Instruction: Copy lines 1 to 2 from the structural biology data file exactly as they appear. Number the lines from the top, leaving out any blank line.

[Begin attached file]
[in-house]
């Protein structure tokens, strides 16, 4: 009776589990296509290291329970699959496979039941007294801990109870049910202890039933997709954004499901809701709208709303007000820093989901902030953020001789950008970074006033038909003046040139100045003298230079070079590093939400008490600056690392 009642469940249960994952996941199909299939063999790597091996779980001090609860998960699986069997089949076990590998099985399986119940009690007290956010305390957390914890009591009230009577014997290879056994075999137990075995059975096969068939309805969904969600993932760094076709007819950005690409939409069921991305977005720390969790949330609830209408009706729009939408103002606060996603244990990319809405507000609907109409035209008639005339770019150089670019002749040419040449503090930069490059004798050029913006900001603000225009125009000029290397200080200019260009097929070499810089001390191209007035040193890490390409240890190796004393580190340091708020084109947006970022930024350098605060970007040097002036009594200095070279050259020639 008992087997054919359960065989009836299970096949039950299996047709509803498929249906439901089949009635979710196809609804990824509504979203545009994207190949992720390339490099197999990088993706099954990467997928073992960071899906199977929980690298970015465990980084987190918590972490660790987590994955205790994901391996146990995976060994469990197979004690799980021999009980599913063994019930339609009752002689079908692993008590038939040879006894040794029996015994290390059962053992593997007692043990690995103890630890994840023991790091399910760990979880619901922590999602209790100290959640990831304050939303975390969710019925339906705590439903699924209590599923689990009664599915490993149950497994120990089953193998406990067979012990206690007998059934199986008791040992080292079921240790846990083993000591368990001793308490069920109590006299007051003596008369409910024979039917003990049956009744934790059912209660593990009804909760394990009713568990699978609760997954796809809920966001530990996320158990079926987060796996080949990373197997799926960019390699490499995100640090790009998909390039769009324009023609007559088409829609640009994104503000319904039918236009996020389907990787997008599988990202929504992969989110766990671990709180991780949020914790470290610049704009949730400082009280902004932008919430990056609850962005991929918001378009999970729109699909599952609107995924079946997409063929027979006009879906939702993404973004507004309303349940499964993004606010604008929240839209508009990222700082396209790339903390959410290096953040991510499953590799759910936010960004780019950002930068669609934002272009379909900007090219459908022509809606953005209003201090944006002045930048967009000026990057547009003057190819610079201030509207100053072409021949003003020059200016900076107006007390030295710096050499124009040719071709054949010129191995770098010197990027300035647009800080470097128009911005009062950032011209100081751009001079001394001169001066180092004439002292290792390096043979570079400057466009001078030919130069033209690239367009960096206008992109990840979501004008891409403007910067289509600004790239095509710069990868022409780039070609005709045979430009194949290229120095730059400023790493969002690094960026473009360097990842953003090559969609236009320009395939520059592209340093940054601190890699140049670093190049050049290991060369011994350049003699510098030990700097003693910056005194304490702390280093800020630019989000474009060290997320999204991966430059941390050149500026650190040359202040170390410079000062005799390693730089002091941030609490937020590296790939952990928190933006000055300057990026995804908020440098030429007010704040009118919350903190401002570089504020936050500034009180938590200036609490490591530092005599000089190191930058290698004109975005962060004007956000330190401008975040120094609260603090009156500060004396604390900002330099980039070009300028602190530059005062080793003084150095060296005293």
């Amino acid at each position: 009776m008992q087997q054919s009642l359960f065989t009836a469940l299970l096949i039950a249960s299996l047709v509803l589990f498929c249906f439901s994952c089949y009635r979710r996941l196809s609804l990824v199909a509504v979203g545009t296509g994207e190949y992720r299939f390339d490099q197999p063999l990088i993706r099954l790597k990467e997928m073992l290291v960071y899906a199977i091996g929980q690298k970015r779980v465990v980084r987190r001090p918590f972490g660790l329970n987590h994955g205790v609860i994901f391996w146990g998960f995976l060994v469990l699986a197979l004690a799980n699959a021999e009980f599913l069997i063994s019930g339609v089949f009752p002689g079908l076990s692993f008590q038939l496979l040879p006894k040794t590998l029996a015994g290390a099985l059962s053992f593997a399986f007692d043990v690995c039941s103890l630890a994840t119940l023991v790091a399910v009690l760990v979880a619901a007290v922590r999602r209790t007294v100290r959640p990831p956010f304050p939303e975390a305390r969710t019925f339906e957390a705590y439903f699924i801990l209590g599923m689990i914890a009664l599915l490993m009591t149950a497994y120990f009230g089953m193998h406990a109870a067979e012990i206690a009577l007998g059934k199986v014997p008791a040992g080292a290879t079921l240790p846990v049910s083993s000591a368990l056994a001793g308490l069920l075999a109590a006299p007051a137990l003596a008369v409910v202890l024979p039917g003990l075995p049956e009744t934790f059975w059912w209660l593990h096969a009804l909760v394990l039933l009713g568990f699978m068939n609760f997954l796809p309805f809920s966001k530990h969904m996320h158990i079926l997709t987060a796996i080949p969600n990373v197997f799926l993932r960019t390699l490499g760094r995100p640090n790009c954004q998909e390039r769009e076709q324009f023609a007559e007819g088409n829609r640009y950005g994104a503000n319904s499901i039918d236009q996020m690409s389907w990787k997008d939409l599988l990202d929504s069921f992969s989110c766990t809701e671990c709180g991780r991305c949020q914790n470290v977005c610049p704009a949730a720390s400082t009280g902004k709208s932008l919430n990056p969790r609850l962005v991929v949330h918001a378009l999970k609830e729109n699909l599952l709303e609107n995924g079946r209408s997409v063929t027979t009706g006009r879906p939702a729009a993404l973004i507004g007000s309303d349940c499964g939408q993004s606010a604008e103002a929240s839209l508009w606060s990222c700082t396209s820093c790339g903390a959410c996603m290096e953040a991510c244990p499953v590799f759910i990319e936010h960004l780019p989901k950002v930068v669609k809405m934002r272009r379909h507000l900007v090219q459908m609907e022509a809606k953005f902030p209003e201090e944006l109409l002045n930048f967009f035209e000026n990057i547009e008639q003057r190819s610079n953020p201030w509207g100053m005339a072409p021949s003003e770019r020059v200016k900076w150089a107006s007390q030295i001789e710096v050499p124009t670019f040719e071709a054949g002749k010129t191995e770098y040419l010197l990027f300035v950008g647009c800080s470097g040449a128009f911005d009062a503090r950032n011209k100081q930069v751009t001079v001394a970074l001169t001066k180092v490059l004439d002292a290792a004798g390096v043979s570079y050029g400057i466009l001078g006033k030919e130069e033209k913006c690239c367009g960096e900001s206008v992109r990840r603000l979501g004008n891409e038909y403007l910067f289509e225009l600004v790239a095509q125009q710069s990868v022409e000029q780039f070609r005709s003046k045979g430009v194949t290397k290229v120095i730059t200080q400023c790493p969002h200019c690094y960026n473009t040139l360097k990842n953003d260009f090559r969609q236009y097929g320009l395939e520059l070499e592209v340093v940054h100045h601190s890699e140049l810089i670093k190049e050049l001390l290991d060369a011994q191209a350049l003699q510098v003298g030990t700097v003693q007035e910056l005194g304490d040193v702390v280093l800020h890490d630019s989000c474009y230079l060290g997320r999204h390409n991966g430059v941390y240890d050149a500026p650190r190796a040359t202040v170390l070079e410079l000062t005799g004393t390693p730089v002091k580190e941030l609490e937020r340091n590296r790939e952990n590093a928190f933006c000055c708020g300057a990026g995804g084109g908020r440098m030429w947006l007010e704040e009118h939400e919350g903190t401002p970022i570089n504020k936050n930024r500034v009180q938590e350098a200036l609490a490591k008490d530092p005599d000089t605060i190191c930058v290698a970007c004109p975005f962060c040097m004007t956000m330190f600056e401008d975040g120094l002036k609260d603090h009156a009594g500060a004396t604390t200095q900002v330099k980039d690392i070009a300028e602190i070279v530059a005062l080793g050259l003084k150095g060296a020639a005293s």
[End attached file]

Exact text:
[in-house]
């Protein structure tokens, strides 16, 4: 009776589990296509290291329970699959496979039941007294801990109870049910202890039933997709954004499901809701709208709303007000820093989901902030953020001789950008970074006033038909003046040139100045003298230079070079590093939400008490600056690392 009642469940249960994952996941199909299939063999790597091996779980001090609860998960699986069997089949076990590998099985399986119940009690007290956010305390957390914890009591009230009577014997290879056994075999137990075995059975096969068939309805969904969600993932760094076709007819950005690409939409069921991305977005720390969790949330609830209408009706729009939408103002606060996603244990990319809405507000609907109409035209008639005339770019150089670019002749040419040449503090930069490059004798050029913006900001603000225009125009000029290397200080200019260009097929070499810089001390191209007035040193890490390409240890190796004393580190340091708020084109947006970022930024350098605060970007040097002036009594200095070279050259020639 008992087997054919359960065989009836299970096949039950299996047709509803498929249906439901089949009635979710196809609804990824509504979203545009994207190949992720390339490099197999990088993706099954990467997928073992960071899906199977929980690298970015465990980084987190918590972490660790987590994955205790994901391996146990995976060994469990197979004690799980021999009980599913063994019930339609009752002689079908692993008590038939040879006894040794029996015994290390059962053992593997007692043990690995103890630890994840023991790091399910760990979880619901922590999602209790100290959640990831304050939303975390969710019925339906705590439903699924209590599923689990009664599915490993149950497994120990089953193998406990067979012990206690007998059934199986008791040992080292079921240790846990083993000591368990001793308490069920109590006299007051003596008369409910024979039917003990049956009744934790059912209660593990009804909760394990009713568990699978609760997954796809809920966001530990996320158990079926987060796996080949990373197997799926960019390699490499995100640090790009998909390039769009324009023609007559088409829609640009994104503000319904039918236009996020389907990787997008599988990202929504992969989110766990671990709180991780949020914790470290610049704009949730400082009280902004932008919430990056609850962005991929918001378009999970729109699909599952609107995924079946997409063929027979006009879906939702993404973004507004309303349940499964993004606010604008929240839209508009990222700082396209790339903390959410290096953040991510499953590799759910936010960004780019950002930068669609934002272009379909900007090219459908022509809606953005209003201090944006002045930048967009000026990057547009003057190819610079201030509207100053072409021949003003020059200016900076107006007390030295710096050499124009040719071709054949010129191995770098010197990027300035647009800080470097128009911005009062950032011209100081751009001079001394001169001066180092004439002292290792390096043979570079400057466009001078030919130069033209690239367009960096206008992109990840979501004008891409403007910067289509600004790239095509710069990868022409780039070609005709045979430009194949290229120095730059400023790493969002690094960026473009360097990842953003090559969609236009320009395939520059592209340093940054601190890699140049670093190049050049290991060369011994350049003699510098030990700097003693910056005194304490702390280093800020630019989000474009060290997320999204991966430059941390050149500026650190040359202040170390410079000062005799390693730089002091941030609490937020590296790939952990928190933006000055300057990026995804908020440098030429007010704040009118919350903190401002570089504020936050500034009180938590200036609490490591530092005599000089190191930058290698004109975005962060004007956000330190401008975040120094609260603090009156500060004396604390900002330099980039070009300028602190530059005062080793003084150095060296005293």